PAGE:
Elective single embryo transfer minimizes twin birth rate in younger IVF patients
MedWire News: A policy of elective single embryo transfer (eSET) for younger women undergoing IVF would result in less multiple pregnancies and reduced cost, while a policy of double embryo transfer (DET) achieves this goal in older women, show UK study results.
Graham Scotland (University of Aberdeen, Scotland) and colleagues assessed cumulative costs and consequences of DET and eSET at the ages of 32, 36, and 39 years in a cohort of 6,153 women undergoing IVF.
Their findings indicate that, for women aged 32 years, live birth rates are statistically similar after DET and eSET, at 58.5 and 50.4 percent. However, the incremental cost per birth for women of this age using DET rather than eSET was £27,356 (US$44,484; €30,795).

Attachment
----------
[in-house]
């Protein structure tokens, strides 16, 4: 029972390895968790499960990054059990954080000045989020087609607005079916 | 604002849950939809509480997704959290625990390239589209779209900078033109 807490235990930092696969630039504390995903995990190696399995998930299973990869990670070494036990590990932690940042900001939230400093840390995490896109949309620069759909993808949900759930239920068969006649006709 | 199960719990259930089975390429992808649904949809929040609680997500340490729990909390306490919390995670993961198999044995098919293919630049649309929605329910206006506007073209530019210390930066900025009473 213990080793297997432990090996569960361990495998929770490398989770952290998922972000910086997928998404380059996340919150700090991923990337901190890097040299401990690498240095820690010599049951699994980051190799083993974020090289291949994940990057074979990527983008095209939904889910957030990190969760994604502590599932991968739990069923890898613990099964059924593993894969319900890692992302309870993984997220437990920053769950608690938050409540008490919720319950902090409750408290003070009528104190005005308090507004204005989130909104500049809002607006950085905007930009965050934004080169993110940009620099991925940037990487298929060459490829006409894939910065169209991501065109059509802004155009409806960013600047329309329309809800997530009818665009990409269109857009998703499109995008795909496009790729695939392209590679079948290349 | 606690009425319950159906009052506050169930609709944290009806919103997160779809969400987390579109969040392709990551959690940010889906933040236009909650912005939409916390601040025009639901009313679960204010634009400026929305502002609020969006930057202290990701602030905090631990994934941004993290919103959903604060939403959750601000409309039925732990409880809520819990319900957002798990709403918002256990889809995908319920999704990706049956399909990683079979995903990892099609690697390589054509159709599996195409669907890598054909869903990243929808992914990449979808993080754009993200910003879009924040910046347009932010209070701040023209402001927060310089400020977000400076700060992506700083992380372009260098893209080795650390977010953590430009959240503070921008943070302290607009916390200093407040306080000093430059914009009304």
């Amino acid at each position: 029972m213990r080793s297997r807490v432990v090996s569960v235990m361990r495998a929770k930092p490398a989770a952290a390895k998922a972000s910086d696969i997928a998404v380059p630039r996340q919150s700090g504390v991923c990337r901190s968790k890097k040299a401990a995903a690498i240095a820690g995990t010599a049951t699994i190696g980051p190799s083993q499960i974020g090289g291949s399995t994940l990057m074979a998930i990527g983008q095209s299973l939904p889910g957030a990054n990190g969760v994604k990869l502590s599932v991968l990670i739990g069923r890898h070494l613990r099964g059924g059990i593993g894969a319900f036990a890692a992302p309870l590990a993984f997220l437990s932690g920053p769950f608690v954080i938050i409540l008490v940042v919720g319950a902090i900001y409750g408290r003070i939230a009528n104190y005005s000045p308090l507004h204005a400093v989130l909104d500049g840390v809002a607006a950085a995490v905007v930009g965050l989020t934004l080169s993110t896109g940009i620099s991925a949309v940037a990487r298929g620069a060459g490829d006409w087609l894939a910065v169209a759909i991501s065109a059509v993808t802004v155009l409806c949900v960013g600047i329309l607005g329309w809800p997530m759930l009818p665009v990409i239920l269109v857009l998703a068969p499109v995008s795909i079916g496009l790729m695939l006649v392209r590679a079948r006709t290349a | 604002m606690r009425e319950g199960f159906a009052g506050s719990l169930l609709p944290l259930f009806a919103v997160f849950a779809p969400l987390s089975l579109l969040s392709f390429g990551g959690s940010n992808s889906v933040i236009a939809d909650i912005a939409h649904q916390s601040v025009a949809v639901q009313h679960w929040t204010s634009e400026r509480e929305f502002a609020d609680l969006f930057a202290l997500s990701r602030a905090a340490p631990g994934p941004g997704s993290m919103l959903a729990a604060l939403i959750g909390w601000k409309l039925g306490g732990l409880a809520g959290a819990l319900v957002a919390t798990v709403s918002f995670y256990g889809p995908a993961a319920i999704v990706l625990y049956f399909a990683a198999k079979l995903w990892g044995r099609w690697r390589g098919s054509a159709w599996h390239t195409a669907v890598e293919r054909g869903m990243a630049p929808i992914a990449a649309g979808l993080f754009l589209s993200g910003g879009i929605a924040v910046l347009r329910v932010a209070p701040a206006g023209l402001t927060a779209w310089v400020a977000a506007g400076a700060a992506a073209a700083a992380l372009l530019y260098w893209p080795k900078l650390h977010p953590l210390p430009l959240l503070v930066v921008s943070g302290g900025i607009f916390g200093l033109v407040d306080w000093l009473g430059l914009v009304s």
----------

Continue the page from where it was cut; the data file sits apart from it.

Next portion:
In contrast, for women in the study aged 39 years, live birth rates were higher for DET than eSET, at 37.1 versus 29.4 percent, but the incremental cost per birth compared with eSET was lower than that for women aged 32 years, at £15,539 ($25,280; €17,496).
The researchers believe these cost differences are a result of the lower probability of twin pregnancy and associated complications with DET in older women.
"The greatest challenge in assisted reproduction is to formulate effective and cost-effective strategies of embryo transfer such that the risk of multiples is minimized without sacrificing success rates," concludes the team.
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By Sarah Guy